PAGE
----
Dig Richards and the R'Jays played an important role in the early days of Australian rock and went on to support a huge range of Australian acts during the early sixties. Originally called the Red Jeans, the band started out as a loose collection of hopefuls around teenage guitarist Jon Hayton. Joined by good looking singer and front man Digby 'Dig' Richards, - who they recruited when they heard him singing as he worked at Waltons Department store - they changed their name to Dig Richards and the R'Jays, expecting their red jeans to go out of fashion).
Their first gig was at a dance at Castlecrag in August '58, featuring a line-up of Dig Richards (vocals), Barry Lewis (drums), Kenny Konyard (rhythm guitar), Peter Morris (sax), Jon Hayton (lead guitar) and Roger Paulfreman (tea chest bass). The line-up changed frequently, mostly because the band was unable to hang onto sax players for long. They were difficult years for young bands, with US equipment hard to get, so when Peter Baker replaced Paulfreman on bass, he had to make his own - which he called the 'Off-fender'.
Despite the problems, the band proved a hit, and were signed to Festival soon after. Their first single 'I Wanna Love You', which also proved to be their most successful, peaked at #8 on the charts in Sydney. It was enough to establish them, and no doubt with the help of Richards' good looks and natural charm, both Richards and the band landed a two-year stint with their own TV show 'Teen Time' on Channel 7. They were also the first band to play live on Brian Henderson's 'Bandstand' and became regulars on Johnny O'Keefe's 'Six O'Clock Rock'.
Increasing success led to increasing pressures on the band and shortly after one too many a prank, it was decided that drummer Barry Lewis had to be replaced. Leon Isackson, ex- Ray Hoff and the Offbeats, was persuaded to sign up, and stayed until the end. At about the same time, in late '59, Dig Richards was injured in a car accident on Sydney Harbour Bridge and put out of action for a couple of months. The band soldiered on, bringing in Lonnie Lee as a temporary replacement for Richards, and working through a succession of sax players, including Brian Smith, Bob Bertles and Rob Patton.
The R'Jays also landed the job as Festival Records' 'house band', supporting a wide range of acts over the following years, including Noeleen Batley, Jimmy Little, the Delltones, and Johnny O'Keefe. Conditions were primitive by today's standards and drums notoriously difficult to record - Isackson routinely had to play outside the studio to avoid overpowering the rest of the band.
Despite all this, their own records achieved only modest success, and it was their reputation as a live band that kept them in work, with perhaps the highlight of their career coming in 1961, when they played to an audience of 15,000 at the Myer Music Bowl in Melbourne. It was also a time of change in the industry generally, with successive music styles making life difficult for the original rock'n'roll acts. Late in 1961 the EFS agency informed them they had booked good gigs in Adelaide and Canberra - however Adelaide wanted Dig by himself and Canberra wanted the R'Jays alone. They accepted and it was the beginning of the end for the partnership. Dig Richards went on to a successful solo career while the band continued on its hard-working path. The music scene was changing around them, and although they adapted and survived, they never achieved the same prominence.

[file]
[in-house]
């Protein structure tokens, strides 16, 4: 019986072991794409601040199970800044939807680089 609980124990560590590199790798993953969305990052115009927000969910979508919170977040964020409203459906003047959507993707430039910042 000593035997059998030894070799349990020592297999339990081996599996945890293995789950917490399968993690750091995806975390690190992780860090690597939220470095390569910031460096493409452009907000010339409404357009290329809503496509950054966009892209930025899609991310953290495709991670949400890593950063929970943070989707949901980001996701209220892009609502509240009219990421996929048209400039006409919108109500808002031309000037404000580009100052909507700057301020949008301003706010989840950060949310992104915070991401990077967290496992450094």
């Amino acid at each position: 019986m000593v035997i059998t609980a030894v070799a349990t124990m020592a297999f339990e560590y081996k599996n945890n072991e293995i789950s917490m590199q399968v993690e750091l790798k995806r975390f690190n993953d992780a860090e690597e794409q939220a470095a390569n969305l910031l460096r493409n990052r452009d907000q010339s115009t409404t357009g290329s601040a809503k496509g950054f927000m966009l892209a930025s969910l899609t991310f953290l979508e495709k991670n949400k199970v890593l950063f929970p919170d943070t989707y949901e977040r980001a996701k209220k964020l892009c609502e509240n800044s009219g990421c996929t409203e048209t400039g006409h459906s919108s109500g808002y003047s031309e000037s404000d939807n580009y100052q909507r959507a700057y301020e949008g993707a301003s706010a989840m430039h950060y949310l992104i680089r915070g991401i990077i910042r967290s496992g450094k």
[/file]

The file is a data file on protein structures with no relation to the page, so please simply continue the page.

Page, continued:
1964 saw more changes, with Nosmo King joining on guitar and the band undergoing a final change of name, to the Rajahs, which was suggested by Johnny O'Keefe who used them as his backing band (complete with turbans). Their last hurrah came in the form of being promoted as 'Australia's Beatles' having released a six track EP of Beatles covers which was then promoted heavily by the Sunday Mirror. Their last notable actions were to tour Vietnam, becoming the first band to make the trip. Together with Lucky Starr, they were hired by the US Navy to entertain US troops in 1965. While there they managed to perform a number of free concerts for Australian troops. They returned in 1966 with Sheryl Blake. Having survived a number of changes in the music world, they found on their return that the world was changing yet again, and the band called it a day
Dig Richards & The R'Jays - A Tribute Anthology
Australian rock and roll singer, songwriter, instrumentalist, musical theatre actor and television presenter, active during the late 1950s and early 1960s as lead singer with the R'Jays. Richards was the first Australian rock and roll artist to record a 12" LP record in Australia, with the self-titled album Dig Richards, released in November 1959. From 1971 he performed as a solo country music artist. According to the Kent Music Report he had four Top 30 national hit singles, " Little Lover" / "Quarrels ", "A Little Piece of Peace", "People Call Me Country" / "The Dancer", and "Do the Spunky Monkey".
31 No Peace Of Mind - Dig Richards
32 You Gotta Love Me - Dig Richards
33 My Baby's Not A Baby Anymore - Franz Conde
34 Bony Moronie - Larry Williams
35 My Babe - W. Dixson, Stone
36 Please Don't Tease - P. Chester, B. Welch
31 Little Boxes - Pete Seeger (Live with Johnny O'Keefe)
32 Move Baby Move - M. Maurer, Wes Farrell (Live with Johnny Devlin, Paul Wayne & Johnny O'Keefe
33 Dig Deep (South Of The Border) (Previously Released Stuff Up) - Kennedy, Carr
The Lee Kings - Complete Collection